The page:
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The Maturity of Belief: critically assessing religious faith

Continuum (New York) 2007
RRP $49.95

There is a growing concern these days about the impact of dogmatic religious belief. Throughout history religion has often been the source of contention between groups of people and has frequently stifled intellectual and social progress.

With this in mind Lowery seeks to answer two questions: can one embrace being an intellectual and a person of faith? And does faith have a rational basis?

The real problem in Lowery’s mind is not that faith is an untenable position, but rather that its practitioners are often disproportionately immature intellectually. They, like many, put way too much stock in certainty. Since faith claims elude certainty, we either cling to dogmatism/naiveté or radical skepticism, and degrees in between.

Lowery’s goal in The Maturity of Belief, it seems, is to show that faith does not need to be certain in order to be valid or strong. His central philosophical position is that, in things of the mind, humans should seek truth first and foremost.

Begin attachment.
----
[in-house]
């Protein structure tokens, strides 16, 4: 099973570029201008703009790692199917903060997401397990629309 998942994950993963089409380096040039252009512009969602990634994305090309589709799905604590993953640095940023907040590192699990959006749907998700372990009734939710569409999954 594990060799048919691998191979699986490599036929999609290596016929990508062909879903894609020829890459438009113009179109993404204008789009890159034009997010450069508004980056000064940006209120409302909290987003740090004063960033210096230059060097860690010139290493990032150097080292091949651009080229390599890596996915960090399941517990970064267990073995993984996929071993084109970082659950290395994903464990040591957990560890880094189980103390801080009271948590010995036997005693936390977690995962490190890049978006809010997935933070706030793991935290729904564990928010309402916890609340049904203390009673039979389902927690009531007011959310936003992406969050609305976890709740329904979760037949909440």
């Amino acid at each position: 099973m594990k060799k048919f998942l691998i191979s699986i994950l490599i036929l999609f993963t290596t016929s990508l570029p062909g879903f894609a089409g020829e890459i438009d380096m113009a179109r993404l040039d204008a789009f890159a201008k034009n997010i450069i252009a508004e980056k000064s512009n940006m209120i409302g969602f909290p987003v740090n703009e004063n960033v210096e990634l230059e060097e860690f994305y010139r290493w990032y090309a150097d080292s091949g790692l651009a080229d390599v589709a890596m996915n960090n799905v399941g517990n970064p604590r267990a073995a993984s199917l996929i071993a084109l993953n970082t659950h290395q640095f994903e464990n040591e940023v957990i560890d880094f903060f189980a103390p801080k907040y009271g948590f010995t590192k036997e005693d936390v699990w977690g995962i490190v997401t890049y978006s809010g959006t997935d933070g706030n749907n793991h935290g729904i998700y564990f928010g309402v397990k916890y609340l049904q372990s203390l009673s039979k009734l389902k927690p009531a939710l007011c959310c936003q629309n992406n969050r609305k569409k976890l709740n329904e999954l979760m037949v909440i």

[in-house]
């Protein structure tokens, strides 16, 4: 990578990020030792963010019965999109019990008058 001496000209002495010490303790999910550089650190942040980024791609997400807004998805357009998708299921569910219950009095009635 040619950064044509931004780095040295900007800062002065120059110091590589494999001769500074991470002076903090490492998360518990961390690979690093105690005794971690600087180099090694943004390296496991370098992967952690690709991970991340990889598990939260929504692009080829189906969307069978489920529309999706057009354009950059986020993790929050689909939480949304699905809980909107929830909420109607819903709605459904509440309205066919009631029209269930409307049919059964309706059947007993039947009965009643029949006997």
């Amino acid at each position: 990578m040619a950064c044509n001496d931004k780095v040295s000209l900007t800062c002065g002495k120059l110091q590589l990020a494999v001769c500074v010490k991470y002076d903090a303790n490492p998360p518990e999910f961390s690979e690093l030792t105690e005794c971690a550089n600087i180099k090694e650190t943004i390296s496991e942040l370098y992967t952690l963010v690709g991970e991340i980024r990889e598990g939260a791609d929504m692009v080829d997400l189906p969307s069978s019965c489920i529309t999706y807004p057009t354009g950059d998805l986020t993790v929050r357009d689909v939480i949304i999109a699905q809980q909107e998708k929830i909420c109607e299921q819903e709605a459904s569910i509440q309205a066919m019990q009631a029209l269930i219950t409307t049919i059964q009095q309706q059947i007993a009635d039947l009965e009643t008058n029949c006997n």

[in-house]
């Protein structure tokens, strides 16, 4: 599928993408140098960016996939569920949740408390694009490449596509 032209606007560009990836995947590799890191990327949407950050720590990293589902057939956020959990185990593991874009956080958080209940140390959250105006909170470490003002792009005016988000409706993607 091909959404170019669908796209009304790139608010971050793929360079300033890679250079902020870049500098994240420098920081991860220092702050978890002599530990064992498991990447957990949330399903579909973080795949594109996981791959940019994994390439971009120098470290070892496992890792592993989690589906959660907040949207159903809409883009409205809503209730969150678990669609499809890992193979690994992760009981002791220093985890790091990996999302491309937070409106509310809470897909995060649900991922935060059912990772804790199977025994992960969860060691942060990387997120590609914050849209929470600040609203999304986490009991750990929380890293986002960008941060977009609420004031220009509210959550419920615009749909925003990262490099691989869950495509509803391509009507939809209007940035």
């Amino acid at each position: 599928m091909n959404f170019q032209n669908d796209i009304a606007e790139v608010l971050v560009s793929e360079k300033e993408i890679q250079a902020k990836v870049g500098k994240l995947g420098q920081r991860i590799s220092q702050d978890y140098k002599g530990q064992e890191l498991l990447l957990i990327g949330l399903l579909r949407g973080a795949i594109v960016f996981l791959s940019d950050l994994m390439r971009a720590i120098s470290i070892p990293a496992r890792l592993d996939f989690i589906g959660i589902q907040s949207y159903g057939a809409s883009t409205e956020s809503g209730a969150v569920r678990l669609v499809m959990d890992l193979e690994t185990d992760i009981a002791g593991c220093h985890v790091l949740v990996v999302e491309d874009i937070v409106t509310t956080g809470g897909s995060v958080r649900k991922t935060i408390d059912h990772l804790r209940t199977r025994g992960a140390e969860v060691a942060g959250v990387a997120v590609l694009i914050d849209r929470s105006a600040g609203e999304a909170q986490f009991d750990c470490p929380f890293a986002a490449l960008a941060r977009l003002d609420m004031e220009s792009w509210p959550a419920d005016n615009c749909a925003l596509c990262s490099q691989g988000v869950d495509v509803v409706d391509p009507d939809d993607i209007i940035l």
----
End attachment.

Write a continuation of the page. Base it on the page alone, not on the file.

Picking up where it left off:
Self-preservation, tradition, and others motivations should fall in line after truth-seeking. Therefore fear of evolution, science, and the like should not be a devastating or polemical issue for the Christian. In other words, our faith should be derived from our pursuit of truth, rather than simply possessing faith and trying to pick and choose our truth claims if they work with our current schema.

Lowery embraces faith from an open position rather than having it as the starting point for his argument, which makes The Maturity of Belief k quite challenging. But all in all, Lowery provides a deeply pastoral and meaningful book addressing the juxtaposition of the mind and religious faith.

Reviewed by Peter Harvey, Frontier Services – Flinders Patrol